How much workplace conflict arises from issues at the team level? When people talk about how to handle conflict in the workplace, many of the suggestions and/or issues are addressed at the individual level. Granted, the number one item that will sink any team is poor relations among its members. While it is important for each individual to have a strong set of skills in positively working through conflict, or carefronting instead of confronting. Individual level skills, however, are usually lost when the issues are at the team level. We all work as a team at some level.
My biggest observation regarding teamwork, based on an activity I have recently been using in training, shows the team level conflict issue . In the activity the class is divided into teams and given a task. In the directions no mention is made of winning or competing. Once the activity begins, however, most everyone in every class immediately goes into competition mode. The creation of a ‘team’ by nature seems to give people an ‘in’ group (people on my team) and an ‘out’ group (anyone not on my team). For the most part, people are willing and able to help people who are members of their ‘in’ group (their team) but are unwilling to help anyone or any team outside of their team. In some instances, teams will actively work to sabotage other teams’ attempts to complete the task. In the world in which you work, how many times have you seen someone withhold information or share false or misleading information to another team so that their team, the ‘in’ group, looks better or ‘wins’?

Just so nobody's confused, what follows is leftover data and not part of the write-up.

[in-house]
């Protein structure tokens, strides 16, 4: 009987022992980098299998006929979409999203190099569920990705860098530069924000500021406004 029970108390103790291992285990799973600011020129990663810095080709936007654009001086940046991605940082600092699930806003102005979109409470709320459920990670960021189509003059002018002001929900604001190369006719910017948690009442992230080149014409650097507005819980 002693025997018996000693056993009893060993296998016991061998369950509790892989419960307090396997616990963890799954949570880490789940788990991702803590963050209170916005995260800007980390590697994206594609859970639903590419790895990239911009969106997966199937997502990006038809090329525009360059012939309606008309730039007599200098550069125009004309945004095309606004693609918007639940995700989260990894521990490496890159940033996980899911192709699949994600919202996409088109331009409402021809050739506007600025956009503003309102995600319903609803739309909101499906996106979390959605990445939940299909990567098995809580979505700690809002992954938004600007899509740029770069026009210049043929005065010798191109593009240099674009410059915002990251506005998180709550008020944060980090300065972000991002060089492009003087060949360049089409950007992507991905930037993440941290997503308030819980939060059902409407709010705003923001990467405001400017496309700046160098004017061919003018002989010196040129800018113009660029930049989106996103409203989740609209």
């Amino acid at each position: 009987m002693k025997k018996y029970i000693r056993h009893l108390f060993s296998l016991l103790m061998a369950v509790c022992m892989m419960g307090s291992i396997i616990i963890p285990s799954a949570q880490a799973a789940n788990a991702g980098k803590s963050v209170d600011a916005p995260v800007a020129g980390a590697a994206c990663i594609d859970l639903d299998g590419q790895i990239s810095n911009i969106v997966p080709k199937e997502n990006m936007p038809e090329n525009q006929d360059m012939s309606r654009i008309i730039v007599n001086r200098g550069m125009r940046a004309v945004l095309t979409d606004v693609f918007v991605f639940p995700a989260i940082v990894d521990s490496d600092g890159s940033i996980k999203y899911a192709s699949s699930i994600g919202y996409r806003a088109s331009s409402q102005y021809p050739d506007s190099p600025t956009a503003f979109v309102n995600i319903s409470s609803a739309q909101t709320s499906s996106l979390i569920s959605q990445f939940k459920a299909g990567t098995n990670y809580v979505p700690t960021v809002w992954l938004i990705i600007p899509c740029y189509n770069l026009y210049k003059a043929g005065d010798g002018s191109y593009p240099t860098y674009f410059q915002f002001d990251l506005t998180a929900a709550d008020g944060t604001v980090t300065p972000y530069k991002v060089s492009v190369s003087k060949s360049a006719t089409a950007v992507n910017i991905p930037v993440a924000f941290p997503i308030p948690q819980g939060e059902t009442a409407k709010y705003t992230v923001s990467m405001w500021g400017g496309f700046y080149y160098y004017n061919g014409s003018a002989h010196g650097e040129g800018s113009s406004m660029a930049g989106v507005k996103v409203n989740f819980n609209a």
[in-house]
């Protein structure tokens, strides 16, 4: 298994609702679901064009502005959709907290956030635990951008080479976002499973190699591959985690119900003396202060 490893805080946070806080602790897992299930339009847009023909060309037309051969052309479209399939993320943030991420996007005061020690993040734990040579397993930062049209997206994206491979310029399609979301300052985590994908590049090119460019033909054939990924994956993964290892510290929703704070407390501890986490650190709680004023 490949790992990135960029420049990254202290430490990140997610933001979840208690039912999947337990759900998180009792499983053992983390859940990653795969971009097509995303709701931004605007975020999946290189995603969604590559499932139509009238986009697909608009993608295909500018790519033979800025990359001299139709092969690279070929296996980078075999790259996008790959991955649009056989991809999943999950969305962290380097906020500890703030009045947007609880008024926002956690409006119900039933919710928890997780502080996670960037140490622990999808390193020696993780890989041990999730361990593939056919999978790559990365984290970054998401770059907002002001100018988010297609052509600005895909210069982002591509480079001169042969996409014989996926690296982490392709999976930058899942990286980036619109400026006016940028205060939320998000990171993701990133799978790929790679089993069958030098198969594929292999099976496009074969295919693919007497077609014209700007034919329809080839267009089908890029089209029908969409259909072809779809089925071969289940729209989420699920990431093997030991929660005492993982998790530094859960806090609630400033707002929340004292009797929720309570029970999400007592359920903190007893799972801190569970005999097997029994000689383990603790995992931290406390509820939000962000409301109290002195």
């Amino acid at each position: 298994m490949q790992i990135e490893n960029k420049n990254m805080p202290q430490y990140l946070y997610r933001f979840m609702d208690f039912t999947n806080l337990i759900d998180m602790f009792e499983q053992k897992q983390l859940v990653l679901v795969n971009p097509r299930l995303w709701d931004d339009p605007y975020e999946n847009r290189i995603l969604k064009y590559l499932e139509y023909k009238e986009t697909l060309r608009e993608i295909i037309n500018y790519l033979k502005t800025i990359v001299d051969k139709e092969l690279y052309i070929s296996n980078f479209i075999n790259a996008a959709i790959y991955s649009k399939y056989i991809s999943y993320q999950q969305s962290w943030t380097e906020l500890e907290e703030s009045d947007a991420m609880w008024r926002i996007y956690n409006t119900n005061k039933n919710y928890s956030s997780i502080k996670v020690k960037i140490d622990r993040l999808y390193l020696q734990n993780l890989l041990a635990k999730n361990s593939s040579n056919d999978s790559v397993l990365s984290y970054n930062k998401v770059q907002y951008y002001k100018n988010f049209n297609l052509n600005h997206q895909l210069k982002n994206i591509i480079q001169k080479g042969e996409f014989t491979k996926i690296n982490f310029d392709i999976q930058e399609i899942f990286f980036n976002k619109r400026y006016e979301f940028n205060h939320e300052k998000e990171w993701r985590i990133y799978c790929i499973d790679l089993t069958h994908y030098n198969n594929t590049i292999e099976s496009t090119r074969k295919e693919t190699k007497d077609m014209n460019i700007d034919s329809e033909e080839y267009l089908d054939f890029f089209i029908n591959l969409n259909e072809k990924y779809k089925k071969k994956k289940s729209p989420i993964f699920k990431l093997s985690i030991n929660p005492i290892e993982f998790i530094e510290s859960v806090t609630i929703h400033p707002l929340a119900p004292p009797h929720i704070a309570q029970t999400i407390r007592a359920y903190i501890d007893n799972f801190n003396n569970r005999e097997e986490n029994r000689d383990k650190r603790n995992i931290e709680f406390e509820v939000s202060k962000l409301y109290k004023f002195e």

When we talk about building positive, healthy relationships we need to help people understand that this applies to all levels and situations. We see things as far more competitive than they frequently are. Why can’t one school help another school? Why can’t one department share information with another department that will help them? Why can’t one shift do something that benefits another shift? Why can’t one business do something to ensure that another business survives and/or succeeds? We need to help people take the focus off themselves and their immediate team and begin to see our world as a bunch of teams all working together.
Just because one team (business, shift, school, person, etc) achieves and succeeds at something does not mean that the rest of us lose. Imagine what the world would be like if everyone and every team looked out for each other. Take a moment and think about yourself and one of your immediate teams. What have you done to help someone else achieve? Is there something you can do that will not bankrupt you but will help someone else? If so, why have you not done it yet?
Dr. Dale Shannon – Director Instructional Design